NOTE: I can think of at least eight people who might think that I am writing about them in this article. I am not writing about any one person…Don’t flatter yourselves, there’s millions of people who are well educated yet have problems when they require critical thinking or the ability to perform basic analytical process. This article is about all of them and this serious problem in society today.
“Sumimasen” in Japanese means “sorry” or “excuse me.” Sometimes, depending on context, it can mean “thank you” (if someone is, say, kind to you or does you a favor).
If you ever come to Japan and you only learn one word, “Sumimasen” is it. It is so versatile. Some of the big lessons of Japan and living in this country is that Japanese will teach you patience. It will will also teach you to be humble. It will also teach you to say, “Sorry”… Well, specifically, “Sumimasen”.
In Japan the customer is “God!”
Foreigners who do not learn these things quickly don’t do well here. They don’t last. For nearly three decades I’ve seen foreigners come and go and the ones who go the fastest fail to learn the simple lesson of “Sumimasen”.
In a previous post I spoke about how, in Japan, the customer is god. That’s right. In this country, even when the customer is wrong, the customer is still the customer and is god.
If you are ever here working for a Japanese company or with the Japanese and there’s some sort of problem – even if it is not your fault – the first thing out of your mouth should always be “Sumimasen”.
Sumimasen and a sincere attitude and bowing of ones head shows that you know your place in society and that you respect people.
I’ve seen many cases where there was some sort of problem at work. I can’t remember exactly what those problems were or whose fault they were. It doesn’t matter. But when the foreign staff were summoned by the Japanese management or the Japanese client or customer, I told that foreigner, “No matter what, the first thing you do when you walk into that room is to bow your head and say, ‘Sumimasen’.” I’ve even pleaded with some foreign staff to do this. Most wouldn’t have it. They wouldn’t listen.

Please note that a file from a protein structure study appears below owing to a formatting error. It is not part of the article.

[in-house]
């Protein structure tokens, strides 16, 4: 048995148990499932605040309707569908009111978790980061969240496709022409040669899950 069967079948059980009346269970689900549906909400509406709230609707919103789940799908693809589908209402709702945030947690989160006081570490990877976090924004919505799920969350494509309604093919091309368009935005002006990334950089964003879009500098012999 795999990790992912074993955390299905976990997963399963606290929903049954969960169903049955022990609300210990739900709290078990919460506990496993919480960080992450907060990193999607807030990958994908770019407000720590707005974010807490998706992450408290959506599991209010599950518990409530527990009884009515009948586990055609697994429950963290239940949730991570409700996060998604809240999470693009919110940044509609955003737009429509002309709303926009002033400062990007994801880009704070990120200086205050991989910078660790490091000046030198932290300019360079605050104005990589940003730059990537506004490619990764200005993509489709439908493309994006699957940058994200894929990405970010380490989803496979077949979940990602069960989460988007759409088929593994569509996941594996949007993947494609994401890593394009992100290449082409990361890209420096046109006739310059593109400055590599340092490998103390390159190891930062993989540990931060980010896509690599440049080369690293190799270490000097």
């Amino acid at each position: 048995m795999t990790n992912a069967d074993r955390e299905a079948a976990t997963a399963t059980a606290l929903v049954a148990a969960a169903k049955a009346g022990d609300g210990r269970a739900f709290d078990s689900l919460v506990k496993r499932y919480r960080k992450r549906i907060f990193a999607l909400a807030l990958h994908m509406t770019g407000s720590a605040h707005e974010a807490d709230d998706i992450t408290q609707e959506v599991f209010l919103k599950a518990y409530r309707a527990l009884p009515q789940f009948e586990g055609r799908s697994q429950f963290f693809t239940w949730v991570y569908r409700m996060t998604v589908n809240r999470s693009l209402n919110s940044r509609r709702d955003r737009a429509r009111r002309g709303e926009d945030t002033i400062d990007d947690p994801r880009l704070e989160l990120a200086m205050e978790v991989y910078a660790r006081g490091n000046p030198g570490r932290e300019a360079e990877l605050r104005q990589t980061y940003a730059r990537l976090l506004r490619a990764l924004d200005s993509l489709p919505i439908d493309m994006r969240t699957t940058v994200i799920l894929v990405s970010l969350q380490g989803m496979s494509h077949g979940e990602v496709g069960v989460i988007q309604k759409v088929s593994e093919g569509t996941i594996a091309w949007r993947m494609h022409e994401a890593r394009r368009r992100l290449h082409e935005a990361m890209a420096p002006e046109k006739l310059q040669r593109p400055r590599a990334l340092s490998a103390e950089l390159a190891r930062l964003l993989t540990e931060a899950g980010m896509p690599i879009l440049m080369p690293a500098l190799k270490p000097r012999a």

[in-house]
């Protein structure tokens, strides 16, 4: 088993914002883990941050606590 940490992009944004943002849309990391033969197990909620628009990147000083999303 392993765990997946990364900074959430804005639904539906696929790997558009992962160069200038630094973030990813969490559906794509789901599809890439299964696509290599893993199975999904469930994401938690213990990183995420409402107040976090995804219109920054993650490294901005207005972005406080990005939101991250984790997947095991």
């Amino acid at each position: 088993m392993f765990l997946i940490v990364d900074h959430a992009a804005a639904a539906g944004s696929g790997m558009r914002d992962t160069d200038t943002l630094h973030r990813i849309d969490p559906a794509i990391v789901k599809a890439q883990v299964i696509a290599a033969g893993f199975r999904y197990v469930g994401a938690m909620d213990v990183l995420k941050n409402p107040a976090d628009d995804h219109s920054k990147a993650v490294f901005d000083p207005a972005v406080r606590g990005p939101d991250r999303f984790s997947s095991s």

“I’m not going to apologize, Mike. I didn’t do anything wrong.”
“No one is saying you did anything wrong. You must must say ‘sumimasen’ to show that you are sorry for this regrettable situation.”
They wouldn’t do it. Fools. Why wouldn’t you say ‘sorry’? When, for example, you friend’s mom or dad passes away, you say ‘I’m sorry’ even though you had nothing to do with it, right? Why can’t you say ‘sorry’ in this case?
They wouldn’t do it. They had a attitude of superiority. They didn’t bow their heads.
They lost their jobs.
They thought they were God’s gift to the business world, but they got their butts out of a job. It happened every time.
Once again, in Japan, the customer is god. The person paying the money is lord. If that person who is paying the money – be they a customer or your boss – wants to complain or has a claim against you or your company, even if it isn’t your fault, you must do these things:
1) Say “Sumimasen” repeatedly.
2) Bow your head and repeat #1.
3) You better show a sincere attitude that you are listening and not just acting like you are listening.
4) This is an important one! No matter how upset the client, customer or your boss gets, no matter how much they shout or raise their voice, you had better damn well not talk back. Talking back to the person who is paying the money is a cardinal sin. Talking back is called “iikaeshi” and that is absolutely verboten! No matter how upset they get, you follow rule #2.
Recently, I was at a meeting where a customer got very hot under the collar and began to raise their voice. It was a difficult situation. It got even worse when the person who was the receiver of monies from this customer committed iikaeshi and talked back. That employee said, “Don’t shout at me!”
No! No! No! That only escalated the situation and made a situation whereby that employee had just put their neck out asking to get terminated.
Never! But never talk back to an angry customer in Japan. That is behavior that is not tolerated in this country. That kind of behavior is asking to get fired.
When the customer is mad and yelling, the proper reaction is to respond in a quiet voice, “Sumimasen! Sumimasen!” This response will diffuse the situation and then the customer must be allowed to blow off steam. A demur attitude and a repetition of ‘sumimasen’ (along with a ton of bowing and a humble and sincere attitude) will show professionalism and it will show that customer that here is a person who respects the customer and, in return, deserves to be respected.
Any other response besides the above shows the customer an amateurish and low level employee that is not deserving of higher pay nor a higher position. If that employee commits such a sin repeatedly, that employee only deserves a pink slip.
“Sumimasen” not only means, “Excuse me,” “I’m sorry” and “Thank you” it is also a word that works like just like magic.